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Car Tunes and Cartoons: Black Metal Band Liturgy Share A Perfectly Chaotic Mix

Car Tunes and Cartoons: Black Metal Band Liturgy Share A Perfectly Chaotic Mix

Liturgy’s new album, The Ark Work, sounds like a glorious apocalypse of orchestral thrash. The self-described “Transcendental Black Metal” group (Wut? Read this insane treatise from frontman Hunter Hunt-Hendrix ) has graduated from the brutal battery of wailing guitar riffs and blast beats and onto an eerily pretty, though still entropy-fueled, form of black metal.

In Hendrix’s head, and to the chagrin of some black metal purists, the music Liturgy makes as a metal band dismisses the traditionally satanic aspects of the genre in favor of the idea of spiritual ascendence. Though the band’s philosophy is at times esoteric and exhausting, one idea that resonates conceptually and practically is that of finding beauty in liminal, transitional places–whether that be the negative space that separates one musical genre from another, or the weirdly mystical interstices between states of matter (Hendrix references the transition from solid to liquid to gas in his essay above). Having introduced a new inventory of instruments (bagpipes, glockenspiel, and strings among them) to their song-crafting, the band has cracked their sonics wide open, allowing new forms of chaos and disruption to embolden their already anarchic sound. And yet, the band always manages to find the prettiest parts of ugliness in the process, so that it feels like we are witnessing them sublimate in real time.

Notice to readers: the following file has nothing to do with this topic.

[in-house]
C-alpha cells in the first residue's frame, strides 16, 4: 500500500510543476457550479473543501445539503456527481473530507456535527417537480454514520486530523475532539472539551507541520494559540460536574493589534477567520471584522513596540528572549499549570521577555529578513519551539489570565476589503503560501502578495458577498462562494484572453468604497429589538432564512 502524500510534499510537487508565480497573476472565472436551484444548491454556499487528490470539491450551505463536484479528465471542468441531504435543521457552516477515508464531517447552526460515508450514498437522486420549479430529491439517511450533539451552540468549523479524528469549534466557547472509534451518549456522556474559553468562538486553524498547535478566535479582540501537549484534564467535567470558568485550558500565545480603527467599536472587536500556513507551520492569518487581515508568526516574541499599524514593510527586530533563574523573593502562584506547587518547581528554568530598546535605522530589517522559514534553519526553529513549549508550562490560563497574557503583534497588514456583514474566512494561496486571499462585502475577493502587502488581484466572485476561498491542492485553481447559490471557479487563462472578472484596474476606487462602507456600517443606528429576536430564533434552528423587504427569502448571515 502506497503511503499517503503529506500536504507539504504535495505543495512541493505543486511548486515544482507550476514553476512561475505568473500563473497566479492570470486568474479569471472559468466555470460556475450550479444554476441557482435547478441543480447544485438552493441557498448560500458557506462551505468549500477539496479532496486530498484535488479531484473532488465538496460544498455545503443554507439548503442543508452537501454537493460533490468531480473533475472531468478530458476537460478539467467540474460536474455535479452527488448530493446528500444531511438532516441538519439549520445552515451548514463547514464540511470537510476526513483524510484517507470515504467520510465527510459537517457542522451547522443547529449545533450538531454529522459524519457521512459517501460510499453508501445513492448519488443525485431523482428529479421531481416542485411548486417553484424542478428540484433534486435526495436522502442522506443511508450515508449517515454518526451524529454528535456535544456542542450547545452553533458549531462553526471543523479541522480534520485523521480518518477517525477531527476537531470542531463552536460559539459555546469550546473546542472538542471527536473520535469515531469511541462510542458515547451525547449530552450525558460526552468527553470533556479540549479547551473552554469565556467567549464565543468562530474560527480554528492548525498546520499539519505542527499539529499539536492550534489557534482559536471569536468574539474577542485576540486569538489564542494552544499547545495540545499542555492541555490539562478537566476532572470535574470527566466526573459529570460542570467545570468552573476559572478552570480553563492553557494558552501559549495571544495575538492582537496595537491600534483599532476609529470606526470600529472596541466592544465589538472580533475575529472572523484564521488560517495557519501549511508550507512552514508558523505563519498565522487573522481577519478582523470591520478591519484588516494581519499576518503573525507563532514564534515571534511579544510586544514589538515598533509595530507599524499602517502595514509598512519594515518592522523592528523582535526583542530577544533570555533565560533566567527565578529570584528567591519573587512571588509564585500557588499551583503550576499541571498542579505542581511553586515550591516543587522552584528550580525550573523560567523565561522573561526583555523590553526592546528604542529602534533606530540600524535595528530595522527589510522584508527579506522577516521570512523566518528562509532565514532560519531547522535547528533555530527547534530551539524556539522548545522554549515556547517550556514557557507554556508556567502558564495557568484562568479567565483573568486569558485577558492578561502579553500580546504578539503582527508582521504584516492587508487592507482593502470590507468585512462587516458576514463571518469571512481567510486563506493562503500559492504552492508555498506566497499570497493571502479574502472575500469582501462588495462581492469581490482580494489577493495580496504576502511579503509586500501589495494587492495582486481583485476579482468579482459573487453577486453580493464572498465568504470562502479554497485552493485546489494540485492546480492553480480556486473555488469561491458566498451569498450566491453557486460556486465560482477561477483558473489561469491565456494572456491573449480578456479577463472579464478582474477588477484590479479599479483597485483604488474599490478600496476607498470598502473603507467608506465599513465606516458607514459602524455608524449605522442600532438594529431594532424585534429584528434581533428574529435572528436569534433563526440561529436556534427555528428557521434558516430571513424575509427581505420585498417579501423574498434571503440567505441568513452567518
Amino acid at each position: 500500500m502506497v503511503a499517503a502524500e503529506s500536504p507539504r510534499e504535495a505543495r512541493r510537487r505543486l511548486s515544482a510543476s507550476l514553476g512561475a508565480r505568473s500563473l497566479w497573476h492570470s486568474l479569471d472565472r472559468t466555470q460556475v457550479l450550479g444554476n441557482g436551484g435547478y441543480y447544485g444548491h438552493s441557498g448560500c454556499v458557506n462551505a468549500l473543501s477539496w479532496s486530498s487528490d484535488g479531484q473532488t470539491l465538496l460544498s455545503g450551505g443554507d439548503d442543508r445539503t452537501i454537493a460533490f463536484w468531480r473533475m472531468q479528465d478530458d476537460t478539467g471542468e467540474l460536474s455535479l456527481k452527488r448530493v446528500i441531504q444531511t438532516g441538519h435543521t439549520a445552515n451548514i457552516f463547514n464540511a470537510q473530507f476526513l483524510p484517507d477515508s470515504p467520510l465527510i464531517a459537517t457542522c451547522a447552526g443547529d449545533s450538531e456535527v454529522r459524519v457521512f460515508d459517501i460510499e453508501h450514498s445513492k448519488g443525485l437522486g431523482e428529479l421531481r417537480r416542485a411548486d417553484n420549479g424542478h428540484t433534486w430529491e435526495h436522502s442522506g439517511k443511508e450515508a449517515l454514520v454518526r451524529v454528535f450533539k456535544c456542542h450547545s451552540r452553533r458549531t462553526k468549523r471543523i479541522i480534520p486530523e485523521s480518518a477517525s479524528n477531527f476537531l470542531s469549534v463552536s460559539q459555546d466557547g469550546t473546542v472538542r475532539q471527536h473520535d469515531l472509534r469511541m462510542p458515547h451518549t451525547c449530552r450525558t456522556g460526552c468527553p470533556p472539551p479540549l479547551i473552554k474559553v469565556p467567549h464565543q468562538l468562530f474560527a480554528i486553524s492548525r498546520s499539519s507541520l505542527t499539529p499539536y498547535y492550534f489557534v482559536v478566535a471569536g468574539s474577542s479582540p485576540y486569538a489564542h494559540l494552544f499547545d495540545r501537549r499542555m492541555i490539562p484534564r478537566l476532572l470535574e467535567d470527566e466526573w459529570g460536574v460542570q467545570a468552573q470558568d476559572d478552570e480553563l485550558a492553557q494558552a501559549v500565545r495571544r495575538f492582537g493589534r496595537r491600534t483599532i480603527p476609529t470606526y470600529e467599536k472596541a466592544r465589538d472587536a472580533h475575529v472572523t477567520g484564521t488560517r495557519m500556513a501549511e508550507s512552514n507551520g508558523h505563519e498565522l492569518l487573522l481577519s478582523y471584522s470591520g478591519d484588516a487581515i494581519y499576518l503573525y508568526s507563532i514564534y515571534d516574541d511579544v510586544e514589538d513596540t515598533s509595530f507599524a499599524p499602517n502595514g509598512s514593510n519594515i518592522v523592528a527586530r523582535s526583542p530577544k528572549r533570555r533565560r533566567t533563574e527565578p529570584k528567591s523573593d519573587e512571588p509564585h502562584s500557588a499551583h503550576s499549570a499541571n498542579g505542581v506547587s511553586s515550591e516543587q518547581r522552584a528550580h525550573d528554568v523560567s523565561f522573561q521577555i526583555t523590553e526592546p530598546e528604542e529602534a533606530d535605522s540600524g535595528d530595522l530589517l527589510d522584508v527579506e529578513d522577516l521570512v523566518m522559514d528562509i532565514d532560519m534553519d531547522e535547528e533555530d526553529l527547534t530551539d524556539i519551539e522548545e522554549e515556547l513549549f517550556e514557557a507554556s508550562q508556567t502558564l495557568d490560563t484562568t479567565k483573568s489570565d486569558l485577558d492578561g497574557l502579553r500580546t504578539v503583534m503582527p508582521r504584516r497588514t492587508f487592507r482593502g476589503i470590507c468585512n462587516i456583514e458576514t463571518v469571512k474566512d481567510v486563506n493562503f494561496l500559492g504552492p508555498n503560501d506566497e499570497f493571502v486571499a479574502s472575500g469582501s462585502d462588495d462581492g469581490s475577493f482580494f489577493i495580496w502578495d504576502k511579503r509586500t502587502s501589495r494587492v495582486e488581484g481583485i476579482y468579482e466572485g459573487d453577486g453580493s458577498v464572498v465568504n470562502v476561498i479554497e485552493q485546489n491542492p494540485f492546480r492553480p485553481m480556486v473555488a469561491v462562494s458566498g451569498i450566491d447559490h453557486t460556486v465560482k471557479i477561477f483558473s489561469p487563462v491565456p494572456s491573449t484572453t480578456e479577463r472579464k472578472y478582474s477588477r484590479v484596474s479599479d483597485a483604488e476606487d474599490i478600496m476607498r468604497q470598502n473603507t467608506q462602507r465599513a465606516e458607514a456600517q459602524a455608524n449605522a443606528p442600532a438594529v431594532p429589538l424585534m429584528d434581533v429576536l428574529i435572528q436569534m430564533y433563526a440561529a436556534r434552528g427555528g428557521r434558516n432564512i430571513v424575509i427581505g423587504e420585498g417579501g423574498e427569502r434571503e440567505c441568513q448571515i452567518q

Channeling this idea of beautiful chaos into his 6-track Spotify playlist, Hendrix included artists that span classical, hip-hop, avant-garde noise, and industrial, but don’t concretely fall into any one of those categories. The common thread in this truly unnerving and adrenalized playlist is that all these artists sound like they are trying to make sense of the amorphous by splicing together different nerve endings of several genres’ nervous systems. The result is a seemingly paradoxical idea of something being at once grotesque and pretty.

This concept also applies to Hendrix’s sorta-gross image that he provided for the cartoon portion of the mix. What could be the jelly and sugar remnants of donut on a golden plate might also be a bloody, sliced up appendage in a trash bin. I guess it’s the uncertainty and mildly disgusting weirdness that is the most compelling aspect.

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Let us know what you think of this creepy-cool edition of Car Tunes and Cartoons in the comments and on Twitter @NerdistMusic!

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